After awhile I became aware of the fact that I still had half the walk to do today and the more difficult half at that! I am not sure why but most sections of the South West Coast Path I have tackled so far all seem to have the difficult parts back loaded, when you can least afford the extra energy required! The official website warns that this section is a ‘severe’ rating and may well be the most difficult stretch of the entire route. That’s quite a boast for a walk that could never really be described as easy! Firstly though I ambled around the
On the way to the gallery, I became aware of a very large dustcart behind me servicing commercial premises. It was a wonder to watch the driver get this huge vehicle through such narrow streets. For us pedestrians there was little choice but to back right up against the buildings at the back edge of the pavement and let the beast go by!
I continued around the landward side of
Initially the warnings about the terrain felt a bit over-egged as the going was pretty good for some time. Occasionally I would encounter a boggy bit, but on the whole the going was good. The sea crashed against the rocks far below me and although I encountered quite a few walkers to begin with, after awhile these slowed to a trickle. With all the rocky headlands that I seemed to be going around I soon lost track of where I was and how far I had been. Lucky for me that there was only one path and the sea was firmly to my right hand side, otherwise I would have been in trouble navigationally!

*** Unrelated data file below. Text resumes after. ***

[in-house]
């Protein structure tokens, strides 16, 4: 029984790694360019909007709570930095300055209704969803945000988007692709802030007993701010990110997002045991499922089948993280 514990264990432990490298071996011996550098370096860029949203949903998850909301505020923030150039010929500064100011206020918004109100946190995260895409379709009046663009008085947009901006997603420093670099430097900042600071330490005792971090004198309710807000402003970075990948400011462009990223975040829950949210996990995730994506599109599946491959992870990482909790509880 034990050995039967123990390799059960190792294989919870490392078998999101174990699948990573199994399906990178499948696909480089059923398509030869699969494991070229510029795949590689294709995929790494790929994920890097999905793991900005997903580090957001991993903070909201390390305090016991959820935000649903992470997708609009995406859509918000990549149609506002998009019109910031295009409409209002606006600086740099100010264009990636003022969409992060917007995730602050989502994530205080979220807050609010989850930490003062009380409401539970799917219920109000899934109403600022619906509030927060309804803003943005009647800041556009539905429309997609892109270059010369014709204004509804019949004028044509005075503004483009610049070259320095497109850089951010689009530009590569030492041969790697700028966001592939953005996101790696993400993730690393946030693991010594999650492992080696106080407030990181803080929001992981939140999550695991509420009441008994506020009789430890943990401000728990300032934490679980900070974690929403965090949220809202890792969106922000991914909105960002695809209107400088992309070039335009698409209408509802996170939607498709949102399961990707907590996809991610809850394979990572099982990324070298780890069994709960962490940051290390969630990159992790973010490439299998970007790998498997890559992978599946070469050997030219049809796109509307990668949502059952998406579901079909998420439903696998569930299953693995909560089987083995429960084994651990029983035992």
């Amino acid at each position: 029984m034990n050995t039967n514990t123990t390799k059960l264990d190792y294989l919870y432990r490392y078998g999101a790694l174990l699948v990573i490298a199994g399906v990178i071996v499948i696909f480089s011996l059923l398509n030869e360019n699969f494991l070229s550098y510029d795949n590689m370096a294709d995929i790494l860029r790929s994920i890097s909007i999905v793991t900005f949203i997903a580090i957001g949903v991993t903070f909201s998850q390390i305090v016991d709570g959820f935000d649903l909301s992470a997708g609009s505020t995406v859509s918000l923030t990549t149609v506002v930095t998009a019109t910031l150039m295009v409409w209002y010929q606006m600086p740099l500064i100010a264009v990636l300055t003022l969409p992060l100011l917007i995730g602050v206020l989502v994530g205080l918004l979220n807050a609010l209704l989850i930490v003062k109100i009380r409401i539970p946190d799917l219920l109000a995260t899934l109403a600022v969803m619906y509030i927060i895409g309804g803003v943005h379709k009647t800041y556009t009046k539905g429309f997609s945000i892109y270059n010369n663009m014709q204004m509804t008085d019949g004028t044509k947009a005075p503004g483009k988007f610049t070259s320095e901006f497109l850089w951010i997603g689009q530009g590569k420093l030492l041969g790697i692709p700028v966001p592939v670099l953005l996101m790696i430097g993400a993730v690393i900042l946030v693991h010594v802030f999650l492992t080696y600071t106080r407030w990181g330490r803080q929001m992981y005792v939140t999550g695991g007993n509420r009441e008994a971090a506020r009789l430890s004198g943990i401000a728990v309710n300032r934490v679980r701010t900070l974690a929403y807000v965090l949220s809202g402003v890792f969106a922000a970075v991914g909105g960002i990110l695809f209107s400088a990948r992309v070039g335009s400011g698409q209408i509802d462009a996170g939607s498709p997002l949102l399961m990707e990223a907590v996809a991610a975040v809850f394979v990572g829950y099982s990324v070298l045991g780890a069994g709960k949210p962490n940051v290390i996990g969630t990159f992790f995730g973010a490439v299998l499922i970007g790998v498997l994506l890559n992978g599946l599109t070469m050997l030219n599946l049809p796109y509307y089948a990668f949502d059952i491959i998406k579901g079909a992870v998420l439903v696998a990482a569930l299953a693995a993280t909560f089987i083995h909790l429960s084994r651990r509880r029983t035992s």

As I pressed on, I found that the going underfoot did get pretty boggy in places, mostly because of some very short range streams that headed down into the sea. This northern part of the
A little further on and a couple of unusual sights greeted me when I came across perhaps the remotest flyposting I have ever seen – an advert for local accommodation posted onto a National Trust sign. There was also a stone circle, although I understand this is actually a modern creation and not an antiquity. At Trevarga Cliff I passed a triangulation pillar, a surprisingly rare sight on this path. I estimated from my map that I was now about halfway to Zennor from St Ives. Away in the distance I could see the remnants of a tin mine, the first I had seen this time in Cornwall, but not my last as I was expecting to see quite a few on the next section.